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Citrix User Personalization Layer

by Colm Govin, Citrix

In Citrix Virtual Apps and Desktops 1912 release, we introduced the User Personalization Layer (UPL) feature. UPL comes from the Citrix App Layering side of the house and anyone who knows about user layers will be familiar with this functionality which was brought natively into Citrix Virtual Apps and Desktops without any additional infrastructure needed. UPL is here to extend the capabilities of non-persistent machine catalogs, as well as to preserve user data and locally-installed applications across sessions.

UPL replaces Personal vDisk (PvD), which has been deprecated as of 7.13 release. Like PvD, the User Personalization Layer feature works with Citrix Provisioning and Machine Creation Services (MCS) in a non-persistent machine catalog. The feature components are installed alongside the VDA within the master Windows 10 image. User applications and data are stored on their own user layer in a VHD file, which is then mounted on the image. So, when a user logs into any desktop in the pool of machines, their layer will be attached instantly, giving them access to their installed apps and data. This gives a persistent experience for end users with minimal IT involvement or overhead.

User personalization settings

These two policies will be in studio to do this:


What are the benefits of UPL over PVD and how is it different from App Layering User Layers?

UPL caveats and restrictions:

The following apps are not supported for use with UPL:

1. User Layer Repository

The very first step is to create the SMB directory where user layer VHD’s are going to be located.

Best practice configuration for securing that location using the following permissions:

Setting nameValueApply to
Creator OwnerModifySubfolders and Files only
Owner RightsModifySubfolders and Files only
Users or group:Create Folder/Append Data; Traverse Folder/Execute File;List Folder/Read Data; Read AttributesSelected Folder Only
SystemFull ControlSelected Folder, Subfolders, and Files
Domain Admins, and selected Admin groupFull ControlSelected Folder, Subfolders, and Files

2. Install the VDA

Head over to and download the latest, or minimum 1912, version of the VDA software.

When I first started looking at this, I decided to see what would happen if I installed it in the platform layer. This is where you would install the VDA if you use App Layering today. Below you will see I do not have any option at all for using this new feature, UPL. By design, the option to select UPL will not appear in the meta-installer if it already has app layering drivers/services installed. If you are using the full app layering product and want user persistence, you need to use User Layers – something to take note of if you try to do the same here and are wondering where the option even is.

Back to it, open up your clean Windows 10 master image on your hypervisor and start the VDA installer. Begin MCS master image creation:

The UPL option now appears as part of the 1912 release:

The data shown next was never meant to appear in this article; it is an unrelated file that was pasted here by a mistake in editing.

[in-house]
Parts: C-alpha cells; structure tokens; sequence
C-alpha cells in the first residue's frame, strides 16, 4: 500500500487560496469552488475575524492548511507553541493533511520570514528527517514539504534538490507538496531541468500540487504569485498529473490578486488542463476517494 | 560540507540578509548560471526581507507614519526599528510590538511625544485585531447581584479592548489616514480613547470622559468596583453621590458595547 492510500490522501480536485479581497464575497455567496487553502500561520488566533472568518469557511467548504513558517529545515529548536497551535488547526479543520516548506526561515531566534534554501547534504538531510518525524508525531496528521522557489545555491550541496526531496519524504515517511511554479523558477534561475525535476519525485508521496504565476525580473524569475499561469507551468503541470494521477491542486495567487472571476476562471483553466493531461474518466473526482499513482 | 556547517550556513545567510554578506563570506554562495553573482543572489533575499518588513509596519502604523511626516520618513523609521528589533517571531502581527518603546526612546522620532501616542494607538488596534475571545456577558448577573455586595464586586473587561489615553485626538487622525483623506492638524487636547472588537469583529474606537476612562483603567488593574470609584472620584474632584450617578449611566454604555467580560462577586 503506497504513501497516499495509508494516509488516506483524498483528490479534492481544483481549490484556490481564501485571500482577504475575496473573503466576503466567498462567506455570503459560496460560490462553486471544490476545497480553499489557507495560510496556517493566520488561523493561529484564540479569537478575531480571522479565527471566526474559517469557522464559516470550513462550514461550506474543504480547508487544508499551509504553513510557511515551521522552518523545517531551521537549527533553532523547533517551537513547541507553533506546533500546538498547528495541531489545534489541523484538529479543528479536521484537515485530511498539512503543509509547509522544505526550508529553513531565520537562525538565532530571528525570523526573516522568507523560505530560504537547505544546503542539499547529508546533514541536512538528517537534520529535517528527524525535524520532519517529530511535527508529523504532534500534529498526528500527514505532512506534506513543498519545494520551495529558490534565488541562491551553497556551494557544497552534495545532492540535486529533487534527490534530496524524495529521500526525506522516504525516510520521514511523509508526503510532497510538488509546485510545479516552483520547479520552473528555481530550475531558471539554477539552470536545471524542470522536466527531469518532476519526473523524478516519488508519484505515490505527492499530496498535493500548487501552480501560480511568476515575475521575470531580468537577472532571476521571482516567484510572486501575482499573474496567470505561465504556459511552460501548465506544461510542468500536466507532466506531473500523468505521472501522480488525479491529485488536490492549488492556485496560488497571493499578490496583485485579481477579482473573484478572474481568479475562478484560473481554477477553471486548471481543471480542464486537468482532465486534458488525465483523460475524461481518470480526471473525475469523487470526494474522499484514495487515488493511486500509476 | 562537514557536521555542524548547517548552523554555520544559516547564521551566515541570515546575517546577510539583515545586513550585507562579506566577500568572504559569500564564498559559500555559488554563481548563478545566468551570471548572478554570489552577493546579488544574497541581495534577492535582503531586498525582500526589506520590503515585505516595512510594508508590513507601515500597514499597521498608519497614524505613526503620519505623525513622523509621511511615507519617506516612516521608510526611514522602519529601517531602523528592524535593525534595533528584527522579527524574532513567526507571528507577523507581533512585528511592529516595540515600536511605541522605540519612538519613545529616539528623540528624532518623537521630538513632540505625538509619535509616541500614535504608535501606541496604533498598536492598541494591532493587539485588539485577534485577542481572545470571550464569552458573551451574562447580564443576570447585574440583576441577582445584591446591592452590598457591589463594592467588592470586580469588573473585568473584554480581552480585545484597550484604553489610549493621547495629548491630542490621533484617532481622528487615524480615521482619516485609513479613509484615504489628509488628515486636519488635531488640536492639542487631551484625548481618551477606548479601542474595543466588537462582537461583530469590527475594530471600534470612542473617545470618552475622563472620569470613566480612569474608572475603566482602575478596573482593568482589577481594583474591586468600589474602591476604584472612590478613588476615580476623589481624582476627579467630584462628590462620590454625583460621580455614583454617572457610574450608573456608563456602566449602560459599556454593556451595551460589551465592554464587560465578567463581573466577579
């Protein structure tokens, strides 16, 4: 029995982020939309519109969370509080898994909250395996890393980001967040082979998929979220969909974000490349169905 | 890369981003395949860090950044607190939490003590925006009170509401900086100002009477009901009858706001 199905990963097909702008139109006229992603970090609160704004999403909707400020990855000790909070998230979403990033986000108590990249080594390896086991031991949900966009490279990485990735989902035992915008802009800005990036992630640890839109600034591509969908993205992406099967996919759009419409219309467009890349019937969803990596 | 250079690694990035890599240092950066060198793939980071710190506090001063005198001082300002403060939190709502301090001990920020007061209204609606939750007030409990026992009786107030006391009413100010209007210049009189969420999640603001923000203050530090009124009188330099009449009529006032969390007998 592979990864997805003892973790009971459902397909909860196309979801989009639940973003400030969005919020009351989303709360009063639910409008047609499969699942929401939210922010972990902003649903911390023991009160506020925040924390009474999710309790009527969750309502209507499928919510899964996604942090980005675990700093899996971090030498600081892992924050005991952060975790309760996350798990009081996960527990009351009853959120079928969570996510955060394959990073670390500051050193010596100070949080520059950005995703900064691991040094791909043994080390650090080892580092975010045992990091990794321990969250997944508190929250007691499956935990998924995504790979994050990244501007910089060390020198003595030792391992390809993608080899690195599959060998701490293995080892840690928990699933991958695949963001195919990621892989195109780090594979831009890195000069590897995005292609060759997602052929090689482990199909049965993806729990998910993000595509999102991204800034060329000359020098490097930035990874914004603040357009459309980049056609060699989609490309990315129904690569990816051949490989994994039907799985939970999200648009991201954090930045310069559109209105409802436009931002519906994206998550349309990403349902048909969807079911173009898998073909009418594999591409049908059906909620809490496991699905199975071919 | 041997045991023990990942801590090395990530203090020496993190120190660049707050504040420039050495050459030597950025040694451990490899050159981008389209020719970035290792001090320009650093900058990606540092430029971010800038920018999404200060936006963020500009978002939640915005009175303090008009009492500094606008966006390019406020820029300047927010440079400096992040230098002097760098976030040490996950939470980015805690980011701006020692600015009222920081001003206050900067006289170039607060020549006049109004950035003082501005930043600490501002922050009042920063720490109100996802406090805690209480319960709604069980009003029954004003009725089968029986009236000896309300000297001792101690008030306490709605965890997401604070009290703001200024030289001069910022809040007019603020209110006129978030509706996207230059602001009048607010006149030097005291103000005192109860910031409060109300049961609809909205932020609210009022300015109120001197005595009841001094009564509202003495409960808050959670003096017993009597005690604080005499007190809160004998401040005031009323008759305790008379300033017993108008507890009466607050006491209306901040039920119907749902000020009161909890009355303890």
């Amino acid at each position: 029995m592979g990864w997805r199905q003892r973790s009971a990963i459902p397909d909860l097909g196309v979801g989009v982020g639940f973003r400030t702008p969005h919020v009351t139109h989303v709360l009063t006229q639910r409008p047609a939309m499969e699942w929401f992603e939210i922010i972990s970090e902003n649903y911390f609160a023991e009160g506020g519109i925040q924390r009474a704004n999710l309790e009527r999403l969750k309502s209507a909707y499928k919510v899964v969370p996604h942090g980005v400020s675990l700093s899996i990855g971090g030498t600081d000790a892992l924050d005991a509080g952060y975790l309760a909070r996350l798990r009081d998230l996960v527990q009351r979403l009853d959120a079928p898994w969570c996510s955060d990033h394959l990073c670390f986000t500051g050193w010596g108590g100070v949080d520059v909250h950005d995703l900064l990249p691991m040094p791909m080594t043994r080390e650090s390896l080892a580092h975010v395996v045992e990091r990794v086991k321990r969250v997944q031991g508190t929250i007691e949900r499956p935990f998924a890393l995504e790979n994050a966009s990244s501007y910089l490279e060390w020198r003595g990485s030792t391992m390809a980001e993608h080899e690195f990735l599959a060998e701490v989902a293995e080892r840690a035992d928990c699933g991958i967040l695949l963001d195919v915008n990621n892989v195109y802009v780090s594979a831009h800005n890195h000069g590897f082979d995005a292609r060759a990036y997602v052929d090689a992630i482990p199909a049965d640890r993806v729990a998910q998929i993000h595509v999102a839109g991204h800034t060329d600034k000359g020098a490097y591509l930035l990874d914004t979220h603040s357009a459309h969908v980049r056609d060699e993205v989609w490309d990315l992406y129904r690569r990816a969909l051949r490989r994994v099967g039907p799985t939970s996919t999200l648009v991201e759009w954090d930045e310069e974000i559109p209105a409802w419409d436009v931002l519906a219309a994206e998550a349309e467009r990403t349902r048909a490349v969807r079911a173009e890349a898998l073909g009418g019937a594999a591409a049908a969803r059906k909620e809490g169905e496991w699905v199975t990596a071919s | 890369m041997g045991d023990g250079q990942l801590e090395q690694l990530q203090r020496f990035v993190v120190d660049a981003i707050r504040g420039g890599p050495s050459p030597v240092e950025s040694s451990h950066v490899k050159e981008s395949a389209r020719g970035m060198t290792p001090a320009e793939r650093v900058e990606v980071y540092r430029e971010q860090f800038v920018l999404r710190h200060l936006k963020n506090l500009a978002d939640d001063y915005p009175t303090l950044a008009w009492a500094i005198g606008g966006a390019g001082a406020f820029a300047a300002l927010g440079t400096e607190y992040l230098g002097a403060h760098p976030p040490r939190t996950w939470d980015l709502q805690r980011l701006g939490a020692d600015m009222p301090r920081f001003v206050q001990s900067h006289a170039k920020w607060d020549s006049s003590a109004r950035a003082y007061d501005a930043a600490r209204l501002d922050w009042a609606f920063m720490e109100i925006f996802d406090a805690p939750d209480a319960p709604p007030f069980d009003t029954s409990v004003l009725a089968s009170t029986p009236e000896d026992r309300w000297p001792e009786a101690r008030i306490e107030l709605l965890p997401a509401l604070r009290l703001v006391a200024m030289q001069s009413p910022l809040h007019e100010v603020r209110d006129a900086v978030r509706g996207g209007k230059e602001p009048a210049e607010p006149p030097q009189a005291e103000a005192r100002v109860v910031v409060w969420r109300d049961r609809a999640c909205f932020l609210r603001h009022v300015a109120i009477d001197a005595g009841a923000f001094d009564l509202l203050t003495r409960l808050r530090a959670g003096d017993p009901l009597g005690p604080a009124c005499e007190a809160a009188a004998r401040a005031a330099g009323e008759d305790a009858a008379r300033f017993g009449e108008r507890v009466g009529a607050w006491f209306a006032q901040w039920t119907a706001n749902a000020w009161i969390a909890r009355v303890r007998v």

Follow the rest of the configuration screens as normal, adding in your delivery controllers, additional features etc, and then install the VDA. At this point, the master image is ready and we can move on to creating the machine catalog, delivery group and policies before testing.

3. Machine Catalog

Navigate to studio and create a new machine catalog.

Here we have two options where a user can have the same desktop each time or a random one – pick which one works for you.

Make sure to select “No, discard all changes…” as all user changes will go into their user layer.

Follow the rest of the configuration screens as normal, selecting your master image as created in previous steps, machines you want via MCS, etc., and then finish the creation of the machine catalog. When the catalog has finished creation and your new machines are online, you can go ahead and start your delivery group.

4. Delivery Group

There is nothing special or specific to UPL, so just include the machines from the machine catalog you just created, as well as the appropriate users who need access to this Desktop and click finish.

5. Policies

The two new Studio policies below have been introduced as of 1912 and will enable the UPL integration to work.

Enable both polices, adding in the SMB location and layer size per user.

Then assign the policy to the previously created delivery group and save.

6. Test Drive

First login, I ran PowerShell to check if the new disk was attached. Below (highlighted) you can see the new 10 GB layer is mounted at login to persist all changes.

Next, I installed notepad ++ as a test application to prove logging out and back in worked fine and, as you can see below, it launched for me as expected.

If you encounter issues open the log file, ulayersvc.log which has the output of the UPL software. Changes are logged at this location: C:\ProgramData\Unidesk\Logs\ulayersvc.log

Looking at the storage location we created at the beginning, we can see the folder structure is created so that each user is separated with their own disk as well as records to logon and logoff events. These logs can be very useful if anything happens during user sessions in addition to the other log mentioned above should something not work as expected in a user layer.

Lastly, should you wish, you can reduce the number of logs that are retained by heading over to the registry: HKLM\Software\Unidesk\Ulayer. Here, you can add a dword value “ExtendedDiagRetentionCount“–setting this to 0 turns it off, the max is 30. By default, this is set to 5 and I would recommend leaving it there, this means roughly 50MB of disk space per user. Ideally, if you have adequate logs and support needs to help they would need as much as possible but space can sometimes be at a premium so this option is here should you need it.

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